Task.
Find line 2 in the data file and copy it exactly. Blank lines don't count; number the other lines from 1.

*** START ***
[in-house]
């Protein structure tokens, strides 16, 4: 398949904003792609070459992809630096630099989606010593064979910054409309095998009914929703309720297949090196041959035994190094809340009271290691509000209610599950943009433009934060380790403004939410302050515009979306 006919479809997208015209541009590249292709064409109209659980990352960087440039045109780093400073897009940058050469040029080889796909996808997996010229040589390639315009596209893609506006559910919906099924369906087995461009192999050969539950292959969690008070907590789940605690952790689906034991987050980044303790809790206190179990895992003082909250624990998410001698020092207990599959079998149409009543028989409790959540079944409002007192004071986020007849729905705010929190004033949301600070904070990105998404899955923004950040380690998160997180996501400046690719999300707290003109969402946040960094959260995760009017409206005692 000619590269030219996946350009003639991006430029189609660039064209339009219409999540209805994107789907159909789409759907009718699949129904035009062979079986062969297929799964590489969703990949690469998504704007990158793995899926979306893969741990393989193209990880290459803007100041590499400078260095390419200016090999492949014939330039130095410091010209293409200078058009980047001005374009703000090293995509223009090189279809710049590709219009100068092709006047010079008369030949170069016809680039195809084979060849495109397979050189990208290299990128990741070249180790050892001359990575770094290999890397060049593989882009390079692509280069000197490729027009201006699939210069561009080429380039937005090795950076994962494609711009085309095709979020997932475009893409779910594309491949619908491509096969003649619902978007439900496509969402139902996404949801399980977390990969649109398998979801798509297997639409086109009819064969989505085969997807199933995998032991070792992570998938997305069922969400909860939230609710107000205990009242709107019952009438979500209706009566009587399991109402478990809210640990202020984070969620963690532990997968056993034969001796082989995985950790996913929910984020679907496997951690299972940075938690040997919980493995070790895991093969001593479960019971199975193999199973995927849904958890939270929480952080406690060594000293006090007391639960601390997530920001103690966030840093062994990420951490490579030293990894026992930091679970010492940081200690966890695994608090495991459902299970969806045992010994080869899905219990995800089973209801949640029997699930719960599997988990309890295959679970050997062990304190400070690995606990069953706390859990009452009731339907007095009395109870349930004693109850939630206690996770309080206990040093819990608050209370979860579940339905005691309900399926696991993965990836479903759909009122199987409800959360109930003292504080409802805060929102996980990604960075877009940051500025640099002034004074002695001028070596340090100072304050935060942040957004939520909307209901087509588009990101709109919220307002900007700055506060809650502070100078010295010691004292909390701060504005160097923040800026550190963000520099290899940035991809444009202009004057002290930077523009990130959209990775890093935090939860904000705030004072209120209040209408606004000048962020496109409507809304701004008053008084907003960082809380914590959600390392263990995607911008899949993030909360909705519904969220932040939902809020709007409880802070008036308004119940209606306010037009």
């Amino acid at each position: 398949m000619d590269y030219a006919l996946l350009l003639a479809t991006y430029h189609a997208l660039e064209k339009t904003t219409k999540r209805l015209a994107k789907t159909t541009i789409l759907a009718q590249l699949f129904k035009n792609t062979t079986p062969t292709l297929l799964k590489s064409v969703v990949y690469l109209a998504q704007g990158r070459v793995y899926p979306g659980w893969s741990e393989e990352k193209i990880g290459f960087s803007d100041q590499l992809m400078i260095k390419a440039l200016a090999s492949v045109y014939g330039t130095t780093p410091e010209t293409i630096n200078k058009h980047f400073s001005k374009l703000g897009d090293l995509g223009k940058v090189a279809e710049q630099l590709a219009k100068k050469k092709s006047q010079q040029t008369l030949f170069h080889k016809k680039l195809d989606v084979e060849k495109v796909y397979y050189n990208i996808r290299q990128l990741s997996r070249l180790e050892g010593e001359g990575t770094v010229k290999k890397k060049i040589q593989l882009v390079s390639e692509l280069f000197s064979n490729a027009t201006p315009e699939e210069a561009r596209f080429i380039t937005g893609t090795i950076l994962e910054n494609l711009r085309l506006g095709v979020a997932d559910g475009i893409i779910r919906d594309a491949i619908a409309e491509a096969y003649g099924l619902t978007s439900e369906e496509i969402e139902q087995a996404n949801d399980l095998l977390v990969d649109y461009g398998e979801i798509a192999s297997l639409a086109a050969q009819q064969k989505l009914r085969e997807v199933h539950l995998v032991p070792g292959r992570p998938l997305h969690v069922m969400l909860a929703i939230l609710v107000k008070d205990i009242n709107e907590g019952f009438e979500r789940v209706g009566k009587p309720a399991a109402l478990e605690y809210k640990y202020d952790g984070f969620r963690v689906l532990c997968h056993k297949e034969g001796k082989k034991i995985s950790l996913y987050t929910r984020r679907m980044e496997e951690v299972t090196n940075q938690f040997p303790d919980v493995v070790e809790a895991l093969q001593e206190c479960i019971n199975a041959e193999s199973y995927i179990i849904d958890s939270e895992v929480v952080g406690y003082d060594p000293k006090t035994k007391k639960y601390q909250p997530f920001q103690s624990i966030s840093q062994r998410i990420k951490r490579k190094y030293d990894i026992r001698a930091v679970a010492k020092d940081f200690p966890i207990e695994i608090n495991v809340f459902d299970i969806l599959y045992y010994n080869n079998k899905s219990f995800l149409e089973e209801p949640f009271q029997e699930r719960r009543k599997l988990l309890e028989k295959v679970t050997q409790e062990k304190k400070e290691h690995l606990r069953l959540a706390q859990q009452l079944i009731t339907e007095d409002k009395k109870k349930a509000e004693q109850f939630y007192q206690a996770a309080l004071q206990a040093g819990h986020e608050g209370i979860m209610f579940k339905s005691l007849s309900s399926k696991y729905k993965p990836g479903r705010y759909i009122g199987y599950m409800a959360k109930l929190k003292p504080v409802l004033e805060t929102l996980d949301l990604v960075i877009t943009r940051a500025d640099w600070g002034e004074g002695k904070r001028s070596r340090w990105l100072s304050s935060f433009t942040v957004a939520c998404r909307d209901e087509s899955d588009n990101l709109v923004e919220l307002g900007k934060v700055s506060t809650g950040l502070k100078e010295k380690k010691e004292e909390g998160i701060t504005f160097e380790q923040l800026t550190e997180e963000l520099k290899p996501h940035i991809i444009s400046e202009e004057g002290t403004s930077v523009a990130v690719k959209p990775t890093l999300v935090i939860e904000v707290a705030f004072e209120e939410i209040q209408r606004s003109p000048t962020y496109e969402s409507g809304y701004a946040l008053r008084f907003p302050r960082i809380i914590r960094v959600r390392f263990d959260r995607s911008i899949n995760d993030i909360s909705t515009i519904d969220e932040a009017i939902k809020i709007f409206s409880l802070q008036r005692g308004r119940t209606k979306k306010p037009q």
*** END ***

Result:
């Protein structure tokens, strides 16, 4: 398949904003792609070459992809630096630099989606010593064979910054409309095998009914929703309720297949090196041959035994190094809340009271290691509000209610599950943009433009934060380790403004939410302050515009979306 006919479809997208015209541009590249292709064409109209659980990352960087440039045109780093400073897009940058050469040029080889796909996808997996010229040589390639315009596209893609506006559910919906099924369906087995461009192999050969539950292959969690008070907590789940605690952790689906034991987050980044303790809790206190179990895992003082909250624990998410001698020092207990599959079998149409009543028989409790959540079944409002007192004071986020007849729905705010929190004033949301600070904070990105998404899955923004950040380690998160997180996501400046690719999300707290003109969402946040960094959260995760009017409206005692 000619590269030219996946350009003639991006430029189609660039064209339009219409999540209805994107789907159909789409759907009718699949129904035009062979079986062969297929799964590489969703990949690469998504704007990158793995899926979306893969741990393989193209990880290459803007100041590499400078260095390419200016090999492949014939330039130095410091010209293409200078058009980047001005374009703000090293995509223009090189279809710049590709219009100068092709006047010079008369030949170069016809680039195809084979060849495109397979050189990208290299990128990741070249180790050892001359990575770094290999890397060049593989882009390079692509280069000197490729027009201006699939210069561009080429380039937005090795950076994962494609711009085309095709979020997932475009893409779910594309491949619908491509096969003649619902978007439900496509969402139902996404949801399980977390990969649109398998979801798509297997639409086109009819064969989505085969997807199933995998032991070792992570998938997305069922969400909860939230609710107000205990009242709107019952009438979500209706009566009587399991109402478990809210640990202020984070969620963690532990997968056993034969001796082989995985950790996913929910984020679907496997951690299972940075938690040997919980493995070790895991093969001593479960019971199975193999199973995927849904958890939270929480952080406690060594000293006090007391639960601390997530920001103690966030840093062994990420951490490579030293990894026992930091679970010492940081200690966890695994608090495991459902299970969806045992010994080869899905219990995800089973209801949640029997699930719960599997988990309890295959679970050997062990304190400070690995606990069953706390859990009452009731339907007095009395109870349930004693109850939630206690996770309080206990040093819990608050209370979860579940339905005691309900399926696991993965990836479903759909009122199987409800959360109930003292504080409802805060929102996980990604960075877009940051500025640099002034004074002695001028070596340090100072304050935060942040957004939520909307209901087509588009990101709109919220307002900007700055506060809650502070100078010295010691004292909390701060504005160097923040800026550190963000520099290899940035991809444009202009004057002290930077523009990130959209990775890093935090939860904000705030004072209120209040209408606004000048962020496109409507809304701004008053008084907003960082809380914590959600390392263990995607911008899949993030909360909705519904969220932040939902809020709007409880802070008036308004119940209606306010037009």